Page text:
Archive for the ‘Clarksdale, MS’ Category

Oct 27 Tennessee Williams Mississippi Delta Seminar in NYC

Posted on: November 1st, 2013 by KKohlhaas No Comments

Many thanks to all who attended! We had a great time at last Sunday’s NYC seminar, which included film clips from the documentary by director Karen Kohlhaas; a Mississippi Delta accent class with Susan Finch; a talk on Williams’ Delta plays that became Hollywood movies by Thomas Keith, and Melinda Grace and Perri Yaniv (pictured) in a scene from Williams’ early Delta play SPRING STORM. Written when Williams was only 26, SPRING STORM contains themes Williams was to develop in many of his later plays.  Stay tuned for our upcoming events!

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Tennessee Williams Festivals: Provincetown and Mississippi

Posted on: October 9th, 2013 by KKohlhaas No Comments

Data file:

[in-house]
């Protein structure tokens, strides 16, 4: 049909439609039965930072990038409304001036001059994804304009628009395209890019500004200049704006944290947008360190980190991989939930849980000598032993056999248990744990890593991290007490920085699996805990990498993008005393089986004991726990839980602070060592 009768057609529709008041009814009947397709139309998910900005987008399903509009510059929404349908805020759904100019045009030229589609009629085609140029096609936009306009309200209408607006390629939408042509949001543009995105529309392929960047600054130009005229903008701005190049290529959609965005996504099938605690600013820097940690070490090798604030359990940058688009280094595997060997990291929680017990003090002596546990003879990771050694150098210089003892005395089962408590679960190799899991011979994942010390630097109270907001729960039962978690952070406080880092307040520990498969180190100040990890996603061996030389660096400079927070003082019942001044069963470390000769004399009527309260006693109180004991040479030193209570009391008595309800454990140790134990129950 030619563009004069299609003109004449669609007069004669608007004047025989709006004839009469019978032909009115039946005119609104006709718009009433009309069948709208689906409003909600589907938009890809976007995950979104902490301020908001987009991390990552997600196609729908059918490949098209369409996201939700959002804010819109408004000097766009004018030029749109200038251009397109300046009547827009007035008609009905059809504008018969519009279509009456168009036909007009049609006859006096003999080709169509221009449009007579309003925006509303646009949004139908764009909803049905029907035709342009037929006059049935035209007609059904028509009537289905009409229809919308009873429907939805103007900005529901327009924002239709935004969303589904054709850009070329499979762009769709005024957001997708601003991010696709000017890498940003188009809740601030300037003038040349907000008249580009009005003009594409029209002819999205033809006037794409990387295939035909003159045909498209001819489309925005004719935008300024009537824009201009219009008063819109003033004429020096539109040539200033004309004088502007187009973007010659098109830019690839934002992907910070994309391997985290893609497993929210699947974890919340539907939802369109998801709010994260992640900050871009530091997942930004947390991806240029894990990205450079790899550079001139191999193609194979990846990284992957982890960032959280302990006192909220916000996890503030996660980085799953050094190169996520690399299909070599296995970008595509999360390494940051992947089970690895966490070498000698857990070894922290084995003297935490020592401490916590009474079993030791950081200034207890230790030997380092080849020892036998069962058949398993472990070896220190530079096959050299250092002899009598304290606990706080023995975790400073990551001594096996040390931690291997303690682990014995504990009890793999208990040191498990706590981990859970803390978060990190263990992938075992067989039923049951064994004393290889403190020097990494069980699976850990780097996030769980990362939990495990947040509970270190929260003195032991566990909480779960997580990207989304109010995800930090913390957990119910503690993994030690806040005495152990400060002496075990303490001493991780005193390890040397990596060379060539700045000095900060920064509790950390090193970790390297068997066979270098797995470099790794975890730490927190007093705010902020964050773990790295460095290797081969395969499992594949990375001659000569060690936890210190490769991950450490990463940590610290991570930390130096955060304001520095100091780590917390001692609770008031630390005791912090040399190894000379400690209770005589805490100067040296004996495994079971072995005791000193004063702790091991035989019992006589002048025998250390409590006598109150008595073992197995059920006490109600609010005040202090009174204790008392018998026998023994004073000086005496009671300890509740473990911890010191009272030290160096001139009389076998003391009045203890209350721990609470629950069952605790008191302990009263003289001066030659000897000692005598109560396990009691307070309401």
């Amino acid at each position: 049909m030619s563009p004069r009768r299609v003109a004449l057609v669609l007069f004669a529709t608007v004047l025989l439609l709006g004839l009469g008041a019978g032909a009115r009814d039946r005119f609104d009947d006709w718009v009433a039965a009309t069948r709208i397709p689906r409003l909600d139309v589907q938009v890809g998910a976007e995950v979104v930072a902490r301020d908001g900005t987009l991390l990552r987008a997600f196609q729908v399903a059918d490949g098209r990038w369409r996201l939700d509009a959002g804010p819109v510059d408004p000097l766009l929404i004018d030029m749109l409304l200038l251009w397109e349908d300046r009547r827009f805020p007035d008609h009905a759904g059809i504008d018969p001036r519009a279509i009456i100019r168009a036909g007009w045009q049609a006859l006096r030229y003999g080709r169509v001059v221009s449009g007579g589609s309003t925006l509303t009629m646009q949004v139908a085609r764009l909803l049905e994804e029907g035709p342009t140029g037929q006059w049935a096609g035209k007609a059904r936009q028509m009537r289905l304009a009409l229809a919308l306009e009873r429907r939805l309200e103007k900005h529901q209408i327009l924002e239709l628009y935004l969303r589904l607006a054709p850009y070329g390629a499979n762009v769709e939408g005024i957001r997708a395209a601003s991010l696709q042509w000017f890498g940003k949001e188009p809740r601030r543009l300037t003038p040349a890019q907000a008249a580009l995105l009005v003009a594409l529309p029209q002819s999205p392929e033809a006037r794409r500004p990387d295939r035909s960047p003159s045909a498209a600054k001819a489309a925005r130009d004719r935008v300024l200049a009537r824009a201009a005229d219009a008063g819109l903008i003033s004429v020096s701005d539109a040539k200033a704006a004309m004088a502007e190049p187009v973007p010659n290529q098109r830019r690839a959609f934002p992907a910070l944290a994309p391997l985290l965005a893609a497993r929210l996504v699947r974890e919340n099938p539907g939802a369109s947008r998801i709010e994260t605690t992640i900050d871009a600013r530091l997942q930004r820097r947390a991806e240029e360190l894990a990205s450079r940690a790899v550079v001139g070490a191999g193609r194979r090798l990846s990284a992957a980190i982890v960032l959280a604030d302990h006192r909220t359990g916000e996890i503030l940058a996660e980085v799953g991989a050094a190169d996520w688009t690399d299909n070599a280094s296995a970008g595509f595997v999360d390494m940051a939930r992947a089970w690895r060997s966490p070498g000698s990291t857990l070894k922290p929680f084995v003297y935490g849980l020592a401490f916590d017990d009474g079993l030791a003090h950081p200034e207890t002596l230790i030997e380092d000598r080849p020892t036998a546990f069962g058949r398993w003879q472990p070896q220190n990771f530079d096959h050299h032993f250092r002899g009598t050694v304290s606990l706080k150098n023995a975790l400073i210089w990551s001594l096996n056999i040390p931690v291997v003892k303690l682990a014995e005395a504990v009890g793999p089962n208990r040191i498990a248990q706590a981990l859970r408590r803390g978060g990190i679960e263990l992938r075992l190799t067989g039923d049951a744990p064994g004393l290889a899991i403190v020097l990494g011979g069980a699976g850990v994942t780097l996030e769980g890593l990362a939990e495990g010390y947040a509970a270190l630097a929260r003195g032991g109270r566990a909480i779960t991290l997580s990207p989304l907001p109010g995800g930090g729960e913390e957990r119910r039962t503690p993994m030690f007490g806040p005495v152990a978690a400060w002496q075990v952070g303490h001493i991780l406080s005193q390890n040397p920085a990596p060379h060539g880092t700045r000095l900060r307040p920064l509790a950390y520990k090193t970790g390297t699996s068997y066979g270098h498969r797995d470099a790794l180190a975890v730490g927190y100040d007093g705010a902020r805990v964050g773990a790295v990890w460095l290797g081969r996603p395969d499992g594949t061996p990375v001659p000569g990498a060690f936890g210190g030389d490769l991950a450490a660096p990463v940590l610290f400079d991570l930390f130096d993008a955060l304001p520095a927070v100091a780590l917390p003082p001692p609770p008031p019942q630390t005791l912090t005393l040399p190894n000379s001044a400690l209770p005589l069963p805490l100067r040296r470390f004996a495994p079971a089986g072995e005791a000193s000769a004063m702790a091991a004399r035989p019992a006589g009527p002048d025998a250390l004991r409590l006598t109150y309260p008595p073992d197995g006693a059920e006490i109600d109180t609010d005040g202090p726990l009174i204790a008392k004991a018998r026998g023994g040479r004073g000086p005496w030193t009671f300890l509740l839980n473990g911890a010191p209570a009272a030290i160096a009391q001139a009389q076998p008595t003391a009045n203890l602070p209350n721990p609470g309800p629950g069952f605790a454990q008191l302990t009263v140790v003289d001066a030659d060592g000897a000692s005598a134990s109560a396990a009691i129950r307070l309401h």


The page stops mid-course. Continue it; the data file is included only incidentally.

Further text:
In September and October, three annual Tennessee Williams festivals brought together many hundreds of people to celebrate the playwright in an inspiring variety of ways. I was very lucky to attend all three, and presented a talk on “The Real Baby Doll” at the Clarksdale festival. Next: the New Orleans festival in March 2014. Please see the resource and festival page of this site for links to all four of the yearly festivals.FestSlide2

Welcome to the new site and blog!

Posted on: September 23rd, 2013 by KKohlhaas No Comments


This cemetery angel in Clarksdale, Mississippi is said by locals to be the inspiration for the angel fountain in Tennessee Williams’ play, SUMMER AND SMOKE, which was set in a Mississippi Delta town, “in a year shortly before the first World War”. Williams moved to Clarksdale with his mother, sister, and grandparents in 1917, the year he turned 6 years old. Previously, the family had lived in his birthplace of Columbus, Mississippi as well as Nashville, Tennessee, and Canton, Mississippi. This film will tell the story of Williams’ years in Clarksdale, as well as his connections to other towns in Mississippi and the Delta, and how frequently Mississippi and its people ended up in his plays, poems, and stories.

Please look around the site, and visit often—we will be updating frequently. And please spread the word!

Click here to read more about this film!